The Woman who could not live with her faulty heart

August 16, 2006 at 11:06 pm 10 comments

Margaret Atwood

Listen

I do not mean the symbol
of love, a candy shape
to decorate cakes with,
the heart that is supposed
to belong or break;

I mean this lump of muscle
that contracts like a flayed biceps,
purple-blue, with its skin of suet,
its skin of gristle, this isolate,
this caved hermit, unshelled
turtle, this one lungful of blood,
no happy plateful.

All hearts float in their own
deep oceans of no light,
wetblack and glimmering,
their four mouths gulping like fish.
Hearts are said to pound:
this is to be expected, the heart’s
regular struggle against being drowned.

But most hearts say, I want, I want,
I want, I want. My heart
is more duplicitious,
though no twin as I once thought.
It says, I want, I don’t want, I
want, and then a pause.
It forces me to listen,

and at night it is the infra-red
third eye that remains open
while the other two are sleeping
but refuses to say what it has seen.

It is a constant pestering
in my ears, a caught moth, limping drum,
a child’s fist beating
itself against the bedsprings:
I want, I don’t want.
How can one live with such a heart?

Long ago I gave up singing
to it, it will never be satisfied or lulled.
One night I will say to it:
Heart, be still,
and it will.

More Atwood. This one taken from her 1978 collection, Two-Headed Poems.

I’m not that fond of the beginning of this poem, but after the first couple of stanzas, it really takes off. I love the way Atwood captures the faulty rhythm of the woman’s heart in words, and the sudden burst of metaphors in the penultimate stanza (“a caught moth, limping drum. / a child’s fist beating / itself against the bedsprings”).

The poem is also a good illustration of something I alluded to in my last post – Atwood’s talent for myth-making. The Woman with the Faulty Heart is one of those memorable characters who, once you have read about them, will never leave you. You can imagine a whole story about her, perhaps even an entire novel. And it’s Atwood’s ability to conjure up that world of possibilities, the tantalising promise of all the stories that must lie behind this woman, that makes this such a powerful poem.

[falstaff]

Entry filed under: English, Falstaff, Margaret Atwood, Prose Writers. Tags: .

I Know the Place Buried 2. Part iv

10 Comments Add your own

  • 1. Dani  |  November 22, 2006 at 3:33 am

    I think this poem is briliiant. Only recently have I started studying Atwood’s poetry and already I am fully intrigued by her diction. I think this poem is exceptional because Atwood trys to distract us from the superficial connotation of the heart and still as almost inevitable that she returns to that “symbol of love”. The dichotomy in this poem is particularly interesting. Many people think Atwood is crazy and sick…I think she’s realistic.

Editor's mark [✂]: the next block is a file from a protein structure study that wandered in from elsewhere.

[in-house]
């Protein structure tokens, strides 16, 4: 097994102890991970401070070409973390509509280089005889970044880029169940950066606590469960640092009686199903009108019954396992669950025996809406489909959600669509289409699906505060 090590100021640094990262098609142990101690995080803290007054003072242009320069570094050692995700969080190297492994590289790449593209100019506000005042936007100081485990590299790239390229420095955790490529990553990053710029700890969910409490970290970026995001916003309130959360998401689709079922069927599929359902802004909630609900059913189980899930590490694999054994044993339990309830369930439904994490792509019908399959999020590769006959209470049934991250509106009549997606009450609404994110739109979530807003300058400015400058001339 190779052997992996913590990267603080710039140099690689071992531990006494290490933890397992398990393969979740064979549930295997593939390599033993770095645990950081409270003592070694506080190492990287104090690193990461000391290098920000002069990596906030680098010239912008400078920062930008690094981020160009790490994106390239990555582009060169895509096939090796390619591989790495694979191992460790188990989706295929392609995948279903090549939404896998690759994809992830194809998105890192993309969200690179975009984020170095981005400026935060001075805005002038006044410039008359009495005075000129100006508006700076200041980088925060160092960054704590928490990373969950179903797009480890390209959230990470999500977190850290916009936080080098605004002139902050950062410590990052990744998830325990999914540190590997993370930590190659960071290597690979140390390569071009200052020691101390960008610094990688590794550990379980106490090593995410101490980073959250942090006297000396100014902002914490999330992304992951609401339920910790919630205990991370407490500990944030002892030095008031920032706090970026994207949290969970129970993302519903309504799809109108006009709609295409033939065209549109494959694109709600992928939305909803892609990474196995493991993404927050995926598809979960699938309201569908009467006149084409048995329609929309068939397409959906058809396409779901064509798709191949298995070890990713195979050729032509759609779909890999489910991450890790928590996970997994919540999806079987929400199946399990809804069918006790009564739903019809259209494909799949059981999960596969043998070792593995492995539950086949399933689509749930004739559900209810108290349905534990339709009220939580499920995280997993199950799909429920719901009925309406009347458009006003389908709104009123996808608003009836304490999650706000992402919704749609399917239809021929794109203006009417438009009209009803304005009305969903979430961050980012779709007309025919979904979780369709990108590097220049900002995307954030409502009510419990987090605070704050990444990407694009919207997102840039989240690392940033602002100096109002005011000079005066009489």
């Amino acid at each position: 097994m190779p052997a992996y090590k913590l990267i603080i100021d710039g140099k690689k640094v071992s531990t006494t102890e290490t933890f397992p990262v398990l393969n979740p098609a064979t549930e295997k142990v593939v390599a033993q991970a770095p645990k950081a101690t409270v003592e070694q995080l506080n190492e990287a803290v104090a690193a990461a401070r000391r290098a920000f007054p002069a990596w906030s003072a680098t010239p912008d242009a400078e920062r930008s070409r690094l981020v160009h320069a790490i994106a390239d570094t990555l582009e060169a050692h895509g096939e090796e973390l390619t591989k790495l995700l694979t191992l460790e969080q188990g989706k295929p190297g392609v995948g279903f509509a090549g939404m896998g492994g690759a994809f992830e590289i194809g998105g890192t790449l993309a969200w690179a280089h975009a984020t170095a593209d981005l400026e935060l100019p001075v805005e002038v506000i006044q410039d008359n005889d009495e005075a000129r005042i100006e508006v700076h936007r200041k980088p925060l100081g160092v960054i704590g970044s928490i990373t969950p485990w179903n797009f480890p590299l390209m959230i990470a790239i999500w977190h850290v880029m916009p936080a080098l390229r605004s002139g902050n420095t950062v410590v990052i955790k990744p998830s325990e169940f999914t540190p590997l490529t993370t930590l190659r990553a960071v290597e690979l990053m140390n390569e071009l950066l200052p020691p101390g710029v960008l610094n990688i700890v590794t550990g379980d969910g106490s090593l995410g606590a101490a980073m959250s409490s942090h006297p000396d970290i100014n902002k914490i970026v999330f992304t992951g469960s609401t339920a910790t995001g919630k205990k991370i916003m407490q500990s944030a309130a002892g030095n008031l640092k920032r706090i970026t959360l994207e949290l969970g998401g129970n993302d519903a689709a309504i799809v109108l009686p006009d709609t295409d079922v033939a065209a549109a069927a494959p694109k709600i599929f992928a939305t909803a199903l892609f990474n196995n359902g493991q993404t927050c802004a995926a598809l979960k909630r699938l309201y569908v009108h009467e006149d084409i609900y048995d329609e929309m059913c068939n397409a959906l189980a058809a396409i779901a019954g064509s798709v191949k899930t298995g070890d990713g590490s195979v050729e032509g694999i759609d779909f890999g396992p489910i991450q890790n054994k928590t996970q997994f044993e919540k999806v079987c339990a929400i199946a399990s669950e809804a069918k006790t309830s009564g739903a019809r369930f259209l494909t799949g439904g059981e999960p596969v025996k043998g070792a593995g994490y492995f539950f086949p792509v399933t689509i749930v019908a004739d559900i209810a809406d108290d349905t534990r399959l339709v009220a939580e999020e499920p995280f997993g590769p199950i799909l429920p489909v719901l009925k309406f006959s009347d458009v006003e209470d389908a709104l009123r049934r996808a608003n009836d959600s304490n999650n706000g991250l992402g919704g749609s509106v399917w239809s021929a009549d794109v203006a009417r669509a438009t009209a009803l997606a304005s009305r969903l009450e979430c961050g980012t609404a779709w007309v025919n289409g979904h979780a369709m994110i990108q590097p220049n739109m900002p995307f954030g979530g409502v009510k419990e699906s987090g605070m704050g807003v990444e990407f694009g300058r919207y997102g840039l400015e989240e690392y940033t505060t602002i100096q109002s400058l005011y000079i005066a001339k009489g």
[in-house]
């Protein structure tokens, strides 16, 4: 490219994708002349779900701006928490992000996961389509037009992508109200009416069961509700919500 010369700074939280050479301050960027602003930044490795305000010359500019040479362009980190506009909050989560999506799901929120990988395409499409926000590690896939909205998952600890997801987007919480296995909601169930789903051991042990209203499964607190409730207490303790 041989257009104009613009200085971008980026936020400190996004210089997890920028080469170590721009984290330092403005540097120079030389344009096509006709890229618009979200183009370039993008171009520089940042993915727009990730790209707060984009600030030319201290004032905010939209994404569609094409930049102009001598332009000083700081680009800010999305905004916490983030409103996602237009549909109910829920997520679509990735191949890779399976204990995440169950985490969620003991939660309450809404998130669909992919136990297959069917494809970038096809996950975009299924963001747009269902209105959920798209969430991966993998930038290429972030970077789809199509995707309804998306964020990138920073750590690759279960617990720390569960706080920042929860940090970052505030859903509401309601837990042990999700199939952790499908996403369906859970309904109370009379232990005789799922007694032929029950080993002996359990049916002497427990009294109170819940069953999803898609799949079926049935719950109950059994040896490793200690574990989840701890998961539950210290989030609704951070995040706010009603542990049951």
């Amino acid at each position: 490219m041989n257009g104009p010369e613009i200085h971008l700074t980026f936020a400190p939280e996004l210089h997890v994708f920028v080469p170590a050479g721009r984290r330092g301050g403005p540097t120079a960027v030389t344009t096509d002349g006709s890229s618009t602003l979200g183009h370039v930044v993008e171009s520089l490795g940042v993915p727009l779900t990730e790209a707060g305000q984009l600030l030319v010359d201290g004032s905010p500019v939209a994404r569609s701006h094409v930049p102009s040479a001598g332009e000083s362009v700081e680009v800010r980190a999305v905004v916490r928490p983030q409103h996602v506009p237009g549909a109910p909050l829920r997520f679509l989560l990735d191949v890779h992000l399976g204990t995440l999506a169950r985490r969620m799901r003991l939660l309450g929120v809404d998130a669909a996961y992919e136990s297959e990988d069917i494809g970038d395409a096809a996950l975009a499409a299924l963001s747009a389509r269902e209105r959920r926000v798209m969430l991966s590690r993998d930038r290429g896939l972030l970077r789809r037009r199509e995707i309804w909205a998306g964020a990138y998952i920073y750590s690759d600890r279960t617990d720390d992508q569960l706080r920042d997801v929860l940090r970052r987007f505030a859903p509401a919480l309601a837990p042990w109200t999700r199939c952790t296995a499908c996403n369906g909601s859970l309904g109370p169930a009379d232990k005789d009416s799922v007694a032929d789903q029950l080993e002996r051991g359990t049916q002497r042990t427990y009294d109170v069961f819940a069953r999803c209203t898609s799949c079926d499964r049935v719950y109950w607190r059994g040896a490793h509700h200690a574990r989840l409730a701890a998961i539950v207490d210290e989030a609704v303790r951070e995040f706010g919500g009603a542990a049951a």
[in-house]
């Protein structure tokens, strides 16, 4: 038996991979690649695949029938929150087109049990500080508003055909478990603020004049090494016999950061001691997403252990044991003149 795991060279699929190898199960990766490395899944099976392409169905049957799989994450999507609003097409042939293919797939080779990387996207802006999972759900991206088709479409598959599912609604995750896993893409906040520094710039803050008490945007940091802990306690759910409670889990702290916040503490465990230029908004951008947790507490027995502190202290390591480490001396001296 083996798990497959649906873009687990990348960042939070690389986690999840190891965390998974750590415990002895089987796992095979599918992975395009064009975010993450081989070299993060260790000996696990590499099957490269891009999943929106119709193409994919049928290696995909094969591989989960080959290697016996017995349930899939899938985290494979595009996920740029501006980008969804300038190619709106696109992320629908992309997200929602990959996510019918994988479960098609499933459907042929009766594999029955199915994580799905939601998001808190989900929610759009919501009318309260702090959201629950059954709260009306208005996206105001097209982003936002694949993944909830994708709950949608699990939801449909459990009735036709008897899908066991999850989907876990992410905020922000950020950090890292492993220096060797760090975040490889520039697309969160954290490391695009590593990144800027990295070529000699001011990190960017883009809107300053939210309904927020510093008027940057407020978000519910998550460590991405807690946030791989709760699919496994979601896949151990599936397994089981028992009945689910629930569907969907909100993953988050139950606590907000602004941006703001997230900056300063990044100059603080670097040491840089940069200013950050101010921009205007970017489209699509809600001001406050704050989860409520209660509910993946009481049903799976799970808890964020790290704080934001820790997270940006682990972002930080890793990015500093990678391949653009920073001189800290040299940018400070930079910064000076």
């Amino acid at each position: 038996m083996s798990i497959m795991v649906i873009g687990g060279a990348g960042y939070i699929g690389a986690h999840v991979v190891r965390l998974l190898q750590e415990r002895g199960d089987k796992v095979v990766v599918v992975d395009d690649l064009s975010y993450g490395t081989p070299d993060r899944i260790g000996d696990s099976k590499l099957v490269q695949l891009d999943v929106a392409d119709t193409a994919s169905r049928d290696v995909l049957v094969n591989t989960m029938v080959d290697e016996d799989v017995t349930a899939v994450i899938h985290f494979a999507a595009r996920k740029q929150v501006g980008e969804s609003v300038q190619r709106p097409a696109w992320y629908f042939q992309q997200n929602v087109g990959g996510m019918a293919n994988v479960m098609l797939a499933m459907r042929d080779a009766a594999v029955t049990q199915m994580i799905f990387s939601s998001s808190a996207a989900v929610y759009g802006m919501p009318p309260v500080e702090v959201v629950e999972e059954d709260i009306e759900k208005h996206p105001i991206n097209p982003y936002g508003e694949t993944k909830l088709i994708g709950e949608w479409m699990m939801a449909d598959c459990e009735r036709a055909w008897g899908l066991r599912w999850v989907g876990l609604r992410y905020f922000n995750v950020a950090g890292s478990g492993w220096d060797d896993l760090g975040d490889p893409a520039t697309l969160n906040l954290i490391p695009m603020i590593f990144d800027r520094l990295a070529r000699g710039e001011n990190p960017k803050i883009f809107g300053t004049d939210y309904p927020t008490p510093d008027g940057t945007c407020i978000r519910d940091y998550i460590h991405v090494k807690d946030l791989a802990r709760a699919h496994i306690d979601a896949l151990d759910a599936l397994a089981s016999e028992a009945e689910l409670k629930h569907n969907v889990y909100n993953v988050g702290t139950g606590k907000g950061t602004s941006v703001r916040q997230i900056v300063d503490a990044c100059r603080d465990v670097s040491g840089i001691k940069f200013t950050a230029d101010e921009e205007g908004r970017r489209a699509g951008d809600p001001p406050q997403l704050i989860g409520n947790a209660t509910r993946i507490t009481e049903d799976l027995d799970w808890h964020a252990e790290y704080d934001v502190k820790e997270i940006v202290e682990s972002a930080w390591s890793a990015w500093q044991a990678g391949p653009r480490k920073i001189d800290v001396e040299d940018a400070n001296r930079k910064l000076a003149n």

Reply
  • 2. Shanice  |  February 24, 2008 at 1:54 pm

    this poem along with its twin, have changed my life and way of thinking…

    Reply
  • 3. Deborah Faust  |  September 9, 2010 at 5:23 am

    Nuts

    Reply
  • 4. Erica Richards  |  January 19, 2011 at 5:56 pm

    This is one of margaret’s better poems.The other are to graphic for public reading,especially,A women’s issue.

    Reply
  • 5. Erica Richards  |  January 19, 2011 at 5:59 pm

    The poem one A womens issue made me sick to my guts and almost vomitted in class.This poem is to raw for me.

    Reply
  • 6. Here, Bullet – Fiat Camena  |  July 25, 2011 at 2:34 am

    […] really grabbed me. It made me think of a couple of other poems I love – Naming of Parts, and The Woman Who Could Not Live With Her Faulty Heart. Brian Turner follows in the fine steps of war poets Wilfred Owen, Rupert Brooke and Edward Thomas. […]

    Reply
  • 7. For Wanting. | .  |  January 31, 2012 at 9:43 pm

    […] Auden; Atwood) Share this:TwitterFacebookLike this:LikeBe the first to like this […]

    Reply
  • 8. livy16  |  March 5, 2012 at 11:31 pm

    A woman’s issue may be graphic, but it is reality.

    Reply
  • 9. Joe Kim  |  March 7, 2012 at 10:27 pm

    I really love this poem because it tells us about her lesbian story. She was in love with another woman and her heart is broken because she left her. I am lesbian and my heart is also broken and that is why I really like this poem.

    Reply
  • 10. Anonymous  |  March 8, 2012 at 4:18 am

    This poem is about a woman who has a faulty heart. Especially if you are doing a poetry journal about this poem you should get off the web and do your own work. BTW the above comment us correct :D

    Reply

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